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Truth of Words by Mike Revell
SUMMARY: The Barbarians are attacking. Amidst the slaughter and the battle against his own personal demons, Ayul, "son of the gods" and General of the Tyrillian Soldiers realises the truth of words whispered an age ago.
The archer relinquished his grip on the fletching. Arrows could not reach that far. The enemy had made it. From his position atop the castle's foremost wall, he could see the remainders of this latest charge join with the rest of the horde. There were so many; row upon row of disgusting, brutally armoured men, jeering as they welcomed their fellows to safety, roaring with delight at another relentless charge. Hit and run. Hit and run. They knew all too well the defences could not withstand much more.
Running a hand through his thick hair, the archer let slip a weary sigh. The enemy were too many. It pained him to seem them now, displaying the prisoners they had caught. King's men, brave and honourable, having their dignity ripped away through horrific torture. The Barbarians had done the same thing at the end of every charge. And for what? Pleasure? Possibly. Because they could? Probably. There could be no doubt that some of those noble warriors were people he knew.
Soon I will join them, he thought. As soon as the wall is breached. There is no way we can win this war.
Ayul sat, smothered in his thoughts. Idly twirling a knife between his fingers, he tried to justify the anger he had shown his sister. What had seemed so easy then was now an impossible task.
Not one hour ago, his younger sister had been in the room with him, begging his permission to fight in the war. Ayul had refused. In matters of war, he was general first, brother second, and he would not grant his sister permission to give up her life in this pointless conflict. But Loraine could be as hot headed as any of the King's soldiers, and she had disregarded her brother's refusal as one might a bird flying overhead.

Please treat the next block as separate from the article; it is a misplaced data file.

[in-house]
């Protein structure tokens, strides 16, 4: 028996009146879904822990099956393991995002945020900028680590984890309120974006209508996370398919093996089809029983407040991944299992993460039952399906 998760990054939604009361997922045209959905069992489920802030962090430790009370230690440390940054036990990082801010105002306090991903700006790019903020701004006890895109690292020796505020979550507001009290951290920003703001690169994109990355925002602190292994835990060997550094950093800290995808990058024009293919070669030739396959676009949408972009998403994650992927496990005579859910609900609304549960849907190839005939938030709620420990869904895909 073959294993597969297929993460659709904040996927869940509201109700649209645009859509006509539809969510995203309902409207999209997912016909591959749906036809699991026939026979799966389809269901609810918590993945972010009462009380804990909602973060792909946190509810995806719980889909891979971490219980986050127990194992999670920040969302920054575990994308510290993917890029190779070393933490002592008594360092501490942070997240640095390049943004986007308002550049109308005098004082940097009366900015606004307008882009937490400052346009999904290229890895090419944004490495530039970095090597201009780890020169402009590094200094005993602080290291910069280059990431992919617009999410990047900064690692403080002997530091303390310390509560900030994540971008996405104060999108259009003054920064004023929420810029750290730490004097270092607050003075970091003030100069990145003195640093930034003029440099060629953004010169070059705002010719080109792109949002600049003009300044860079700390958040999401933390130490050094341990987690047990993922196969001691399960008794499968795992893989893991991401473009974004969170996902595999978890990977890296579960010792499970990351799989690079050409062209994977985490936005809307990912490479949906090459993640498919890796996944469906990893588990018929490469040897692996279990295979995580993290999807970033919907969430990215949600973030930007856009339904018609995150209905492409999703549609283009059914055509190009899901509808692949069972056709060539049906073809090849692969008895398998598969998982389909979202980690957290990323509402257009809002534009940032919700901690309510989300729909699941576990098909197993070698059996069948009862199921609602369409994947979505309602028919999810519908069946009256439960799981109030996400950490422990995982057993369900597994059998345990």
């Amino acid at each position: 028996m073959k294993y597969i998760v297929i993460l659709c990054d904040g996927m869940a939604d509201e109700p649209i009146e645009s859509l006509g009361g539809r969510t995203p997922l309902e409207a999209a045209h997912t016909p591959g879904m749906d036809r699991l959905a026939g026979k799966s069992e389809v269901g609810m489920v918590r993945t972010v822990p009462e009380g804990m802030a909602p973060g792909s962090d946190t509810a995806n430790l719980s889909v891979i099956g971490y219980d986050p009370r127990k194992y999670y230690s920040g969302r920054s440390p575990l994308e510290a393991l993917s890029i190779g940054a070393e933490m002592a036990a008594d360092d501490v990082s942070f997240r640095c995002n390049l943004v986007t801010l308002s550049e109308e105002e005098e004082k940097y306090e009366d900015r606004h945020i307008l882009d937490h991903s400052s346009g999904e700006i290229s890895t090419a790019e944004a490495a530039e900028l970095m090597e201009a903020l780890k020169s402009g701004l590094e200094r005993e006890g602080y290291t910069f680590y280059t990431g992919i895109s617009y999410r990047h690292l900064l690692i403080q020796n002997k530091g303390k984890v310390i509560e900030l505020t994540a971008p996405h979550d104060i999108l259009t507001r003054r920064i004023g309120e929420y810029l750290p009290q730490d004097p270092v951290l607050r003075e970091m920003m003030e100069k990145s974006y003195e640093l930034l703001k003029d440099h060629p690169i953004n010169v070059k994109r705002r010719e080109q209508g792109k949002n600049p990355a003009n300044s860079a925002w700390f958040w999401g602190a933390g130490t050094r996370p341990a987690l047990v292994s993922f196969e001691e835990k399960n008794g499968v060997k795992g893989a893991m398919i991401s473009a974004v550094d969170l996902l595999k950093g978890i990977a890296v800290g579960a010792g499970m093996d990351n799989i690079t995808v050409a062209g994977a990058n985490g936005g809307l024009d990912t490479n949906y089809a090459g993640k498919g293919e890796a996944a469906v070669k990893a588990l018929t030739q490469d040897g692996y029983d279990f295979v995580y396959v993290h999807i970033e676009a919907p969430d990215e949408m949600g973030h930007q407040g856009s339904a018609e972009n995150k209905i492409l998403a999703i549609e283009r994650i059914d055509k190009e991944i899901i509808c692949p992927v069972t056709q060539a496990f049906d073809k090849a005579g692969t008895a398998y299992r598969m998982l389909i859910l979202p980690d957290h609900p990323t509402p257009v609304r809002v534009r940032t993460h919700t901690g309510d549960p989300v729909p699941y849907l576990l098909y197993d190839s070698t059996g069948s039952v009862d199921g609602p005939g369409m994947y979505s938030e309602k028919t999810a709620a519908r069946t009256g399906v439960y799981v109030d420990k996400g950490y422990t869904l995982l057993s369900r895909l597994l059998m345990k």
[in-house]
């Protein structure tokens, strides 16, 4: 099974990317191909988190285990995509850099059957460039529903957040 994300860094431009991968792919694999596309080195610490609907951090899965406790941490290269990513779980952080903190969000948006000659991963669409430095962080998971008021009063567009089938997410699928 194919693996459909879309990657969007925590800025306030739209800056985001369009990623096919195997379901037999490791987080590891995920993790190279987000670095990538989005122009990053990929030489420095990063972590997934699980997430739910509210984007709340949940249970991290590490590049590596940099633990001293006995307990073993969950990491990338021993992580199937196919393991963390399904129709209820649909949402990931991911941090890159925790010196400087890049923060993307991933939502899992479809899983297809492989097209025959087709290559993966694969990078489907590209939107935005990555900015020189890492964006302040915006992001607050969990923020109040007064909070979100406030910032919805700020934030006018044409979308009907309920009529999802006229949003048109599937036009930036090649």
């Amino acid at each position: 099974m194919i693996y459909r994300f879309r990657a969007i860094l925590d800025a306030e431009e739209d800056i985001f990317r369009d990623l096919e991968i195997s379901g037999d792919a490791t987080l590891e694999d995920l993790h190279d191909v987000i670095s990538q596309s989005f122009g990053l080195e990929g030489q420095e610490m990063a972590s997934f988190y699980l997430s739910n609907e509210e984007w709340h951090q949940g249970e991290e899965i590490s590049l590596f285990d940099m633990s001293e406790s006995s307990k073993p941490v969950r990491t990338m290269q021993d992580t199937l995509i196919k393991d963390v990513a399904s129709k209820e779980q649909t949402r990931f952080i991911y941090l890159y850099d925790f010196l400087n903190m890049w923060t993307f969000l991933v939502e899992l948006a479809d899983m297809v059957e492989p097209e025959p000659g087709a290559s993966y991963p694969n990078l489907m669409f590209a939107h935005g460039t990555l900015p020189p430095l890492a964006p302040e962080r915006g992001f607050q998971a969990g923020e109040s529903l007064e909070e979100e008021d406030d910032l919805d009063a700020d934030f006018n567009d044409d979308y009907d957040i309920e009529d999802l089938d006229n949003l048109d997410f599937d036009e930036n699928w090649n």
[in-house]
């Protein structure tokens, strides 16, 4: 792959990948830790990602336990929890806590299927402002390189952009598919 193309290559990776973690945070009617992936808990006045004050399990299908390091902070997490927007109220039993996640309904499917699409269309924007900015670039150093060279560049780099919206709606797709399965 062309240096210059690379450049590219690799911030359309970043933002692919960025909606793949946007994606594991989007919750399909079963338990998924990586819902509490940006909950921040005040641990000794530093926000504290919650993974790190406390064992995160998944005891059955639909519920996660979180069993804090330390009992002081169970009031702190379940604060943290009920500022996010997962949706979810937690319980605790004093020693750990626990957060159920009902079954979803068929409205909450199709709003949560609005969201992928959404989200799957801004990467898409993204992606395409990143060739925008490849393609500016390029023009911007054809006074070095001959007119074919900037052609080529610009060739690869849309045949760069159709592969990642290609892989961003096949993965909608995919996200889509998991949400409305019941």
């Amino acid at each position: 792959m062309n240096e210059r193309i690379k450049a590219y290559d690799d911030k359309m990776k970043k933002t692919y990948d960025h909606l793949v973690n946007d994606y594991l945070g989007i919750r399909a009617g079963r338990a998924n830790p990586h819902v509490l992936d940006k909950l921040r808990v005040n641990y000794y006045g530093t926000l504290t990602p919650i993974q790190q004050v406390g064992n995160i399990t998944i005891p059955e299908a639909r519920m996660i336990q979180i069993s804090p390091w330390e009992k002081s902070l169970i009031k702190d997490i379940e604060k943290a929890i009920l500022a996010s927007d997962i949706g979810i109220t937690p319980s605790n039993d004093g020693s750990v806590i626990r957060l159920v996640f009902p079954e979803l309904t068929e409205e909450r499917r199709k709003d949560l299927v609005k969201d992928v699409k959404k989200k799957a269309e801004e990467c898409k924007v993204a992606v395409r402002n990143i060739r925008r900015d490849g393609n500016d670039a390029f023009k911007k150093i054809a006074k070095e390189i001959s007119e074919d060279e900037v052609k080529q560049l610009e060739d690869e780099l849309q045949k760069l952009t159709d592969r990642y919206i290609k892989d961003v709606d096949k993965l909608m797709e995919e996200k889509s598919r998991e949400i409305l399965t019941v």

It was not that she couldn't wield a weapon – she could, better than many men, in fact – but this war was pointless. Had the Barbarians not attacked the people of Tyrill, the Tyrillians would have attacked the Barbarians. A disgraceful war fought only over two rulers' greed. He had refused to be a part of such a thing – had done to the King's face – and had commanded his sister do the same, forbidden her to do otherwise.
He recalled a saying of his father, wise words whispered an age ago, before his untimely death: "Speak in rage and your words will miss their mark." Ayul wished he had upheld that statement with his sister. He had spoken in rage, and now she would most likely be out amidst the fighting, among one of many defence parties aiming to repel the attack. All she wanted was to lend her hand to protect the city, like any other.
A knock at the door pulled him from his thoughts. ‘I said no more messages!' he bellowed, turning away from the sound. Three times today he had been begged by the King's messengers to join the fray. There was nothing to be gained from fighting the Barbarians other than further wealth for Tyrill's greedy sovereign. The war was against everything Ayul stood for. The requests disgusted him.
The door opened, and Ayul turned, incensed. Yet framed in the doorway was not the messenger he had expected.